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Law 101: Legal Guide for the Forensic Expert

Being a Court-Appointed Expert

Photo of a judge, lawyer, and witness convening near a court stand
National Institute of Justice (NIJ) (see reuse policy).

Learning Objectives

After completing Being a Court-Appointed Expert, the user should:

  • Know that the court may appoint its own expert, even if each side has its own expert on a particular issue.
  • Know that testimony can be provided, but actual testing may not be conducted.
  • Recognize applicable state statutes or criminal procedure rules.
  • Know the role of the judge or special master.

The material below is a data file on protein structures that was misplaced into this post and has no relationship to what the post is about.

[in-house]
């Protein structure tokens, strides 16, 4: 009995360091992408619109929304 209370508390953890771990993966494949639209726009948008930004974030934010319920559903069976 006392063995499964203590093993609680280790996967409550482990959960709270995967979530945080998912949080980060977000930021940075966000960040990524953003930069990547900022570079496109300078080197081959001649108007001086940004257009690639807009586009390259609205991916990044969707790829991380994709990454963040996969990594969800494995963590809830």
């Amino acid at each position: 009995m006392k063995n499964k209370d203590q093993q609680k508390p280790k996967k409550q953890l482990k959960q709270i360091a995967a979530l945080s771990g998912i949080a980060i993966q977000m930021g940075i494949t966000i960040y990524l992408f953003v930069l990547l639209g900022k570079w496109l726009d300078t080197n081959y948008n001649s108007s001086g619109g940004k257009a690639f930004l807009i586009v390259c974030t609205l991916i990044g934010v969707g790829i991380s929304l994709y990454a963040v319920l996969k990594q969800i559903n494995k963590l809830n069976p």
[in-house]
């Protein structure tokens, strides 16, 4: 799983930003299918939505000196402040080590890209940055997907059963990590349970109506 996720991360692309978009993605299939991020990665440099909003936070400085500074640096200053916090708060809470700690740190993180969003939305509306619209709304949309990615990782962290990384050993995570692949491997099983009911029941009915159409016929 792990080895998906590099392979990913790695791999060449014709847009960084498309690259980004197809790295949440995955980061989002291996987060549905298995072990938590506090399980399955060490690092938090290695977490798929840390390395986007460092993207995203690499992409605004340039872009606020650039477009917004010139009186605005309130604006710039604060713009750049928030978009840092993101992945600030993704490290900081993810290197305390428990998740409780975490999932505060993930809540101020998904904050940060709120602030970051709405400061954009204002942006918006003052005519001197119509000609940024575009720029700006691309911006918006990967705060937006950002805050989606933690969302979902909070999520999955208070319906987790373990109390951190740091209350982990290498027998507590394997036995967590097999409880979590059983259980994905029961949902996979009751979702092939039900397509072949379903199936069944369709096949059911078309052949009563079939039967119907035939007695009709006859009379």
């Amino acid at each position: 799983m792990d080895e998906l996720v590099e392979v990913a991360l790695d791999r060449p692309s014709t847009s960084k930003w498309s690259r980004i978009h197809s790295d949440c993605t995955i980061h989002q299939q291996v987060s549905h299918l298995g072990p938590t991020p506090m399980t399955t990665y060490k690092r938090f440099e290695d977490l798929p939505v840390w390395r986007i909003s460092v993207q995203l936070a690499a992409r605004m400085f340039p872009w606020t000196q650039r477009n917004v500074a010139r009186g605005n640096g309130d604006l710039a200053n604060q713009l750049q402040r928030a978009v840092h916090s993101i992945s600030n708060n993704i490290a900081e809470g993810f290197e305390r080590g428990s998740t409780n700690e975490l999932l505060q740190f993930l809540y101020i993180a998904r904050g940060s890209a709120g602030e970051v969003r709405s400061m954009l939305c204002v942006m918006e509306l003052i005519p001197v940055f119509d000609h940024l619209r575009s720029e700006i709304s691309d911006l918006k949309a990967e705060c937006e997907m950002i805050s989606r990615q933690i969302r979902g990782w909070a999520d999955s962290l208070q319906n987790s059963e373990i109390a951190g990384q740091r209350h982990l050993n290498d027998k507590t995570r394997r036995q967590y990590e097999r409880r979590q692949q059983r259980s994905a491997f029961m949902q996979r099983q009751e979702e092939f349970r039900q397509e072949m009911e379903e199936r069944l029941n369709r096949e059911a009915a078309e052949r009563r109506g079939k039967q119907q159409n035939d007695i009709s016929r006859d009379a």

• Know that the judge may ask questions when testimony is given.

Court-appointed experts fall into two general categories:   

  1. Experts appointed by and for the court to assist the fact finder in a criminal or civil case.
  2. Experts appointed by the court to assist an indigent criminal defendant.

Sometimes experts are appointed by the court to provide a "third opinion," reviewing the same factual material and evidence as the parties' experts and testifying to their own conclusions.

The court might also appoint an expert in a technical case exclusively to explain to the jury the basic theories or methods they will need to understand the parties' experts. Such a court-appointed expert does not express an opinion on the facts of the case but rather serves an educational role.

When a court-appointed expert witness testifies, the witness is "called by the court," and all parties may question and cross-examine the expert witness.

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